Like Finding $6.6 Billion In The Pocket Of Your Jeans After You Wash Them: California's Revised Budget
With California state revenue exceeding expectation, Gov. Jerry Brown wants to use to use an unexpected $6.6 billion "to boost education spending and help repair California’s battered finances," notes the LA Times.
Brown's revised budget plan, released Monday, puts about $3 billion more into school spending than initially proposed in January and seeks to eliminate several high paying "patronage posts" as well as "43 boards, commissions, task forces, offices and departments, such as the Departments of Mental Health and alcohol and drug programs whose services would be returned to the local level," notes Los Angeles Business Journal. The revision also suggests selling local property like the Los Angeles Coliseum and property in Ramirez Canyon near Malibu.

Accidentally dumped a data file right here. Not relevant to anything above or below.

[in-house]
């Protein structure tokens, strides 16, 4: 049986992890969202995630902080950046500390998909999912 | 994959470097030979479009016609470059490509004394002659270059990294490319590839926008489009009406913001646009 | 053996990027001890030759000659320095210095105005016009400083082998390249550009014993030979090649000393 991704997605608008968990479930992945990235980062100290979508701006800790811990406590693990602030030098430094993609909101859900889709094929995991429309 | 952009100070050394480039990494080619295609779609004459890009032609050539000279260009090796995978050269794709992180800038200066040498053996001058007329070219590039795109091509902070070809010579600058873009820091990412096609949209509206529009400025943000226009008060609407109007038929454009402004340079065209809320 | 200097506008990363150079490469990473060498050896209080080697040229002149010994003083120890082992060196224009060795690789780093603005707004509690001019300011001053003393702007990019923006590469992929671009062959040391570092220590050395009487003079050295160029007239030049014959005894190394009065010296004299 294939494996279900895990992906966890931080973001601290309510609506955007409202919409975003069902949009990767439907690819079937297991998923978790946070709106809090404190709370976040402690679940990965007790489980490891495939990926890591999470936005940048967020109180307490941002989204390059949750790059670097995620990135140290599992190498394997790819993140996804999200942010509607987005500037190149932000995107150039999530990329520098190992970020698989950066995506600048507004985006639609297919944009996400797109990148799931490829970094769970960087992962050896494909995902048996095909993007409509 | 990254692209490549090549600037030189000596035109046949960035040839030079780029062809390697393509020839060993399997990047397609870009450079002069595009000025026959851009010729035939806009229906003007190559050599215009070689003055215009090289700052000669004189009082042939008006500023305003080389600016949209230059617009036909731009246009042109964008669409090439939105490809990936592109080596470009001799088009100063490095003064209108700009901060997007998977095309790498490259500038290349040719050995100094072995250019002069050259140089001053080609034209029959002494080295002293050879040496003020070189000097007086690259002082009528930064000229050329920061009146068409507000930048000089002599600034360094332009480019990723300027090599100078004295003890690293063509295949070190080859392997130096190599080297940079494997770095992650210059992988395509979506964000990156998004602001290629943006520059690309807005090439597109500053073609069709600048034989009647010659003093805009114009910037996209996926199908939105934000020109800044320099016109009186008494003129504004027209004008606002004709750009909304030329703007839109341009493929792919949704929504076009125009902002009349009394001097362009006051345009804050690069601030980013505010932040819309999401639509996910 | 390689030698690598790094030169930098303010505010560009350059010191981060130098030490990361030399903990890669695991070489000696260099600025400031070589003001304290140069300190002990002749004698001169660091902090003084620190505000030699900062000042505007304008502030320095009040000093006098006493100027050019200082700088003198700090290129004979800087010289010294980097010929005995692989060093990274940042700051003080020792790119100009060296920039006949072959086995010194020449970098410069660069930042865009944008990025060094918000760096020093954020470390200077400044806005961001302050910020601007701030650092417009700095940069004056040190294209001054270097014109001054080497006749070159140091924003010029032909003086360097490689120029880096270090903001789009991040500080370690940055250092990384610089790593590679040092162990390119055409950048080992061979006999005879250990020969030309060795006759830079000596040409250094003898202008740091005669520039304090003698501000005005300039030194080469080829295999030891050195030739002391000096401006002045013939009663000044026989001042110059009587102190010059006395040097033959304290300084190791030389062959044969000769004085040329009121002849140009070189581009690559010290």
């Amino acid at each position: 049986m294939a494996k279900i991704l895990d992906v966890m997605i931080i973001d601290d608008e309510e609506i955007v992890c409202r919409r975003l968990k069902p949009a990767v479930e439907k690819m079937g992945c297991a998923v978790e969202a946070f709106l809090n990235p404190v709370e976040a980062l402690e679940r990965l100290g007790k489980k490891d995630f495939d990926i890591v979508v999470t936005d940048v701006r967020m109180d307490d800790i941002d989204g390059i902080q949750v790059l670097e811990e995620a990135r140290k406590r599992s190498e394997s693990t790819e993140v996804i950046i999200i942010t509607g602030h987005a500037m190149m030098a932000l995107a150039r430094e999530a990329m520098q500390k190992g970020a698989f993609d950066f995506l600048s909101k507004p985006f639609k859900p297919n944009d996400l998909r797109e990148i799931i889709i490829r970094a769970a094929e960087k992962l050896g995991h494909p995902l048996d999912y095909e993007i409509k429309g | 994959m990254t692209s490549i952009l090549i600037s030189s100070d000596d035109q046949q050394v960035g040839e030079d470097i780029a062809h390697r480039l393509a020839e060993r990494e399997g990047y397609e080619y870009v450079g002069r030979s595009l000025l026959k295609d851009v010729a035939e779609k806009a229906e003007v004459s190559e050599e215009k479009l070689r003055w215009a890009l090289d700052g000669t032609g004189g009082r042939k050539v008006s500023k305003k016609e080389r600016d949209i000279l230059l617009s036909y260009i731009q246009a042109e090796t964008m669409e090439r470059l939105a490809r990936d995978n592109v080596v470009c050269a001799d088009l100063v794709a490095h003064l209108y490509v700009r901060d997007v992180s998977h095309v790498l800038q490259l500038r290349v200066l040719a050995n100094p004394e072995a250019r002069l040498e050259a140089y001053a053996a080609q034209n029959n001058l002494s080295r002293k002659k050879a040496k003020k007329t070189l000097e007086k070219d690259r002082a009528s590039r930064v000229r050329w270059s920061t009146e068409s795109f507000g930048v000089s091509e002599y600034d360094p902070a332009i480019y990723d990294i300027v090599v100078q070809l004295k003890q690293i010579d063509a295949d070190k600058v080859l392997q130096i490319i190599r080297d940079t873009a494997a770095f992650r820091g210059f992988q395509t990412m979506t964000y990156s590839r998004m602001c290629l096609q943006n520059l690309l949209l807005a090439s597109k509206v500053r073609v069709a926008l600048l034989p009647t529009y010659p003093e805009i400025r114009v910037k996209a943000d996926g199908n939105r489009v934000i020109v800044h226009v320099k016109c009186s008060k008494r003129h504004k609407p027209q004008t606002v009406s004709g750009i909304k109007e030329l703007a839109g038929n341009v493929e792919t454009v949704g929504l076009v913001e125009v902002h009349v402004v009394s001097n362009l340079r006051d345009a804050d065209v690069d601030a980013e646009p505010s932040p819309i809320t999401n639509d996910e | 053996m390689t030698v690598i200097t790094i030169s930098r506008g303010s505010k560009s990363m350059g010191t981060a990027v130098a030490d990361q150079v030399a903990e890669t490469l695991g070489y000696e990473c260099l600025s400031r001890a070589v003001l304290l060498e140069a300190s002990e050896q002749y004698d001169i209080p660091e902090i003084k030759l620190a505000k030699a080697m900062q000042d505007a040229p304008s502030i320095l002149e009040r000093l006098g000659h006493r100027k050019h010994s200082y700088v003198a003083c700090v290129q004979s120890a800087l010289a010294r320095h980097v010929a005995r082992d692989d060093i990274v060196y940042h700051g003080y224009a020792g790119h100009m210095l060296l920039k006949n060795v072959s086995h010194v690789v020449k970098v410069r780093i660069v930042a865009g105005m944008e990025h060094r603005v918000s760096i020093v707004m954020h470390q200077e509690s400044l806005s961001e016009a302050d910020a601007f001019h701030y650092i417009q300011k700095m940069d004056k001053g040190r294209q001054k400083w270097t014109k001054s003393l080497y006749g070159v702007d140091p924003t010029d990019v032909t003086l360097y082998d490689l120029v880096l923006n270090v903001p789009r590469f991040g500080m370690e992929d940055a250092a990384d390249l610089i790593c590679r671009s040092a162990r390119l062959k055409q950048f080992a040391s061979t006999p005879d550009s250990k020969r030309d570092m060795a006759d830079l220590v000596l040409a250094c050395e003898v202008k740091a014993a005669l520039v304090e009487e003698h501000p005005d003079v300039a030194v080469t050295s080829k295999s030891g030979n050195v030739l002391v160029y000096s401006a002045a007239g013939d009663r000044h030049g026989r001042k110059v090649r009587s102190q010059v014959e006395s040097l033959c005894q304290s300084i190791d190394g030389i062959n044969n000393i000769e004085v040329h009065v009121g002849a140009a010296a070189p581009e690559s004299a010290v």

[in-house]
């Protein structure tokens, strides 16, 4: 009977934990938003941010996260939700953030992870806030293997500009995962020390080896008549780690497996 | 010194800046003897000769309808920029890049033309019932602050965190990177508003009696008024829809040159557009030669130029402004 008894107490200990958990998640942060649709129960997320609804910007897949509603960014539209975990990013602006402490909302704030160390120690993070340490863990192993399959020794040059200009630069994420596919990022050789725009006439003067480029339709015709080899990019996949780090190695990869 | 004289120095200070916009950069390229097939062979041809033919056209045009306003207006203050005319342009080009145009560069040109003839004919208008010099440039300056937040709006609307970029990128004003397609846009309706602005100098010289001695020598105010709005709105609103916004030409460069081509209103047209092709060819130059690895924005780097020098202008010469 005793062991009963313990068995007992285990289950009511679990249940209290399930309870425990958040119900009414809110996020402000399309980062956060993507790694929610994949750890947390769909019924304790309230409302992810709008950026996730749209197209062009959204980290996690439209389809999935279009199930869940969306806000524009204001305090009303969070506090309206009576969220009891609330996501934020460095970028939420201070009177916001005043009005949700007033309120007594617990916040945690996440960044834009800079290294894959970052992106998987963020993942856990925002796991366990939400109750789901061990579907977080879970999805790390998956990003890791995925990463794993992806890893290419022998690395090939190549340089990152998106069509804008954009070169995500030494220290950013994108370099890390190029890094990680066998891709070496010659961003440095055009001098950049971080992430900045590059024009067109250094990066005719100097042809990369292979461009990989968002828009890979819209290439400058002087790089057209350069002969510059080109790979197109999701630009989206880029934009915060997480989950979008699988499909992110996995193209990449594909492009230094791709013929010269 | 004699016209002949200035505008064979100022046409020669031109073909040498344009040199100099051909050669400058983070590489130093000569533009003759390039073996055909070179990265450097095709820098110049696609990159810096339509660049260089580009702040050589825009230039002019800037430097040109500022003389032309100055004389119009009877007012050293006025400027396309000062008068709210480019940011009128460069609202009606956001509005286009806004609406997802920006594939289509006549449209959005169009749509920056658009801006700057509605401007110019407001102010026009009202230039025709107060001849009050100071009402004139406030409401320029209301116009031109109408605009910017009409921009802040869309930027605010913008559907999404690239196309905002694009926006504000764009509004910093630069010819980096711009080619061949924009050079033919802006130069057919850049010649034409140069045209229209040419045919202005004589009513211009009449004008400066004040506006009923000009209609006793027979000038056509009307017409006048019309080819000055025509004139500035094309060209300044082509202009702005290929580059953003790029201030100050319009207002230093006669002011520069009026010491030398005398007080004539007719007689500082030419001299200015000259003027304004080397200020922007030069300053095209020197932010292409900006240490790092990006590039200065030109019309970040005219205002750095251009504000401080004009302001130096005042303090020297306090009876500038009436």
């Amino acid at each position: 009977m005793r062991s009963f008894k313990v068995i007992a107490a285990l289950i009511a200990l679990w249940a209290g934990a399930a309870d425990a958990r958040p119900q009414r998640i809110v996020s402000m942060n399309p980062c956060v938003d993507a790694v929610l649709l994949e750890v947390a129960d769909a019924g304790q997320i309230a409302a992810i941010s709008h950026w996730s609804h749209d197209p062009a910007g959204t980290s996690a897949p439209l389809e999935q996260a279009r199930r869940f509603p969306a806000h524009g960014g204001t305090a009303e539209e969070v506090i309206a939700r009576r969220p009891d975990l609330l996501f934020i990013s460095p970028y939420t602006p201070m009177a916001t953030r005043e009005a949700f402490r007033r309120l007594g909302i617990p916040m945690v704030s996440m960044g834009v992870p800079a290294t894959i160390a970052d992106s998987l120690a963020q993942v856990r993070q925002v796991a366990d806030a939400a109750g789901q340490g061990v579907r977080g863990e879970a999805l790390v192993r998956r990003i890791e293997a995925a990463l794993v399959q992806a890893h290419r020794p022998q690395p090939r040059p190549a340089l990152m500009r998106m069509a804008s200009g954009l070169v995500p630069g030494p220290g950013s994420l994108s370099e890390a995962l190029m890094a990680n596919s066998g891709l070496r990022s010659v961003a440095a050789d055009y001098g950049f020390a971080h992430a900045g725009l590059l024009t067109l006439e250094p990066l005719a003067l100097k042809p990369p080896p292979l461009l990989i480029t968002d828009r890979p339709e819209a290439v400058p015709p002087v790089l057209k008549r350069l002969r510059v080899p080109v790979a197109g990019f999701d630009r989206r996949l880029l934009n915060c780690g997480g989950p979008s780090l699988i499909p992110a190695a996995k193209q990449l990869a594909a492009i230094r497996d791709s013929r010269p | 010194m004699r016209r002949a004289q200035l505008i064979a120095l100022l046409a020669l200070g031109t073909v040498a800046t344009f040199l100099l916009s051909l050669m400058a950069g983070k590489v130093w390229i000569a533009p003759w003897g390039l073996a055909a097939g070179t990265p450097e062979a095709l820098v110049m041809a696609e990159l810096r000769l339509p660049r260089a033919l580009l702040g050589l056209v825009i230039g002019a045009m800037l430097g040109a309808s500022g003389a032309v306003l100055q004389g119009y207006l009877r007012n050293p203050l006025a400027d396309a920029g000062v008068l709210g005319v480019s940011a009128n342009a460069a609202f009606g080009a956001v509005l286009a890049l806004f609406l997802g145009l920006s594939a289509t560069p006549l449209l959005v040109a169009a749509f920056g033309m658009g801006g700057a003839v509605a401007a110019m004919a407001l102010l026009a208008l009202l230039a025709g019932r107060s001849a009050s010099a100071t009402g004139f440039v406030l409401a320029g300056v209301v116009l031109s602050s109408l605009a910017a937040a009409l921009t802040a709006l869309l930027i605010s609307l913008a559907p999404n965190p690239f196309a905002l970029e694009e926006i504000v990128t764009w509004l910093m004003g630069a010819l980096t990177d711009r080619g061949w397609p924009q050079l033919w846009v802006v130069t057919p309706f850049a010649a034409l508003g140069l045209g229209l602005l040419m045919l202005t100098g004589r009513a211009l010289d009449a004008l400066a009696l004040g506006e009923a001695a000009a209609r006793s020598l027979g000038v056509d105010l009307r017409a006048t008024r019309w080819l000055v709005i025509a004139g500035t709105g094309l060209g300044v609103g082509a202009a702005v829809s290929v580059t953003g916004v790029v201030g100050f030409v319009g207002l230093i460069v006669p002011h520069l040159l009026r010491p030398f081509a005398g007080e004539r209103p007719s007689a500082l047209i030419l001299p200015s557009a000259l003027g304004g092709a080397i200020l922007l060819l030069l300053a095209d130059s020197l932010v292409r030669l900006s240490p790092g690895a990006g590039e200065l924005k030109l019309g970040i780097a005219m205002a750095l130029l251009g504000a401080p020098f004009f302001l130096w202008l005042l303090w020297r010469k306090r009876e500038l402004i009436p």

The new money chips away at what was a $15-billion deficit, however, it's "not enough to put the state in the black," notes the LA Times, and Brown it still sticking to "tax increases that are due to expire this year," as well as many initially proposed cuts.
Brown still wants local community redevelopment agencies out of the picture, reports Curbed LA via NYT, and University of California President Mark G. Yudof, issued a statement calling the repercussions "unconscionable" should the state adopt an "all-cuts" budget scenario that would see a reduction in UC state funding doubled to $1 billion.